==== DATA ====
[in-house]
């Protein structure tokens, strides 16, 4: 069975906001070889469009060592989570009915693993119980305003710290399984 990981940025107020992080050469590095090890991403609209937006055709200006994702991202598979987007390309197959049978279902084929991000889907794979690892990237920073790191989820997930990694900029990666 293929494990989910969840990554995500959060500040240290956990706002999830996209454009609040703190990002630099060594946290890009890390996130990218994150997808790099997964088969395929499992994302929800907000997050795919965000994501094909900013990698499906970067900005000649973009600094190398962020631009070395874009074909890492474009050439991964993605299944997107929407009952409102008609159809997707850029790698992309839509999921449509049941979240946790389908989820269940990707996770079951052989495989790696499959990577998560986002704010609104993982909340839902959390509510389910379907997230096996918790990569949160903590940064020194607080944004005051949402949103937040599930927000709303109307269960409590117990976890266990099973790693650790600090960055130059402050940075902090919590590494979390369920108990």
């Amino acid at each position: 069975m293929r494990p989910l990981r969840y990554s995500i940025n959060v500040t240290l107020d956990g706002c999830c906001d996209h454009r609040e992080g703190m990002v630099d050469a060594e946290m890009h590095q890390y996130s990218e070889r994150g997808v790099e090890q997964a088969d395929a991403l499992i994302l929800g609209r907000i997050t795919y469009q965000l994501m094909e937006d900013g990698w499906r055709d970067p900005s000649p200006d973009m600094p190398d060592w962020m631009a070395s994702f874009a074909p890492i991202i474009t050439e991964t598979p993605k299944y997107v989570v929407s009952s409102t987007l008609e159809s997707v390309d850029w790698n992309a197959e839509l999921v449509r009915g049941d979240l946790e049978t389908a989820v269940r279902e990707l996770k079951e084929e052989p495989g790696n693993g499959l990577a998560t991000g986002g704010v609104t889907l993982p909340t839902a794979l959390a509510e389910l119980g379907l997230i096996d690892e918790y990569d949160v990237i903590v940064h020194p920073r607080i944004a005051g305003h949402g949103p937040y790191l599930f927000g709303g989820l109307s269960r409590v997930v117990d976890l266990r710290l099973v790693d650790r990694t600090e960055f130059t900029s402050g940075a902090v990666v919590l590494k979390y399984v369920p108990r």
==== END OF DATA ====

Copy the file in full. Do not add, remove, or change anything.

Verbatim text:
[in-house]
């Protein structure tokens, strides 16, 4: 069975906001070889469009060592989570009915693993119980305003710290399984 990981940025107020992080050469590095090890991403609209937006055709200006994702991202598979987007390309197959049978279902084929991000889907794979690892990237920073790191989820997930990694900029990666 293929494990989910969840990554995500959060500040240290956990706002999830996209454009609040703190990002630099060594946290890009890390996130990218994150997808790099997964088969395929499992994302929800907000997050795919965000994501094909900013990698499906970067900005000649973009600094190398962020631009070395874009074909890492474009050439991964993605299944997107929407009952409102008609159809997707850029790698992309839509999921449509049941979240946790389908989820269940990707996770079951052989495989790696499959990577998560986002704010609104993982909340839902959390509510389910379907997230096996918790990569949160903590940064020194607080944004005051949402949103937040599930927000709303109307269960409590117990976890266990099973790693650790600090960055130059402050940075902090919590590494979390369920108990």
């Amino acid at each position: 069975m293929r494990p989910l990981r969840y990554s995500i940025n959060v500040t240290l107020d956990g706002c999830c906001d996209h454009r609040e992080g703190m990002v630099d050469a060594e946290m890009h590095q890390y996130s990218e070889r994150g997808v790099e090890q997964a088969d395929a991403l499992i994302l929800g609209r907000i997050t795919y469009q965000l994501m094909e937006d900013g990698w499906r055709d970067p900005s000649p200006d973009m600094p190398d060592w962020m631009a070395s994702f874009a074909p890492i991202i474009t050439e991964t598979p993605k299944y997107v989570v929407s009952s409102t987007l008609e159809s997707v390309d850029w790698n992309a197959e839509l999921v449509r009915g049941d979240l946790e049978t389908a989820v269940r279902e990707l996770k079951e084929e052989p495989g790696n693993g499959l990577a998560t991000g986002g704010v609104t889907l993982p909340t839902a794979l959390a509510e389910l119980g379907l997230i096996d690892e918790y990569d949160v990237i903590v940064h020194p920073r607080i944004a005051g305003h949402g949103p937040y790191l599930f927000g709303g989820l109307s269960r409590v997930v117990d976890l266990r710290l099973v790693d650790r990694t600090e960055f130059t900029s402050g940075a902090v990666v919590l590494k979390y399984v369920p108990r």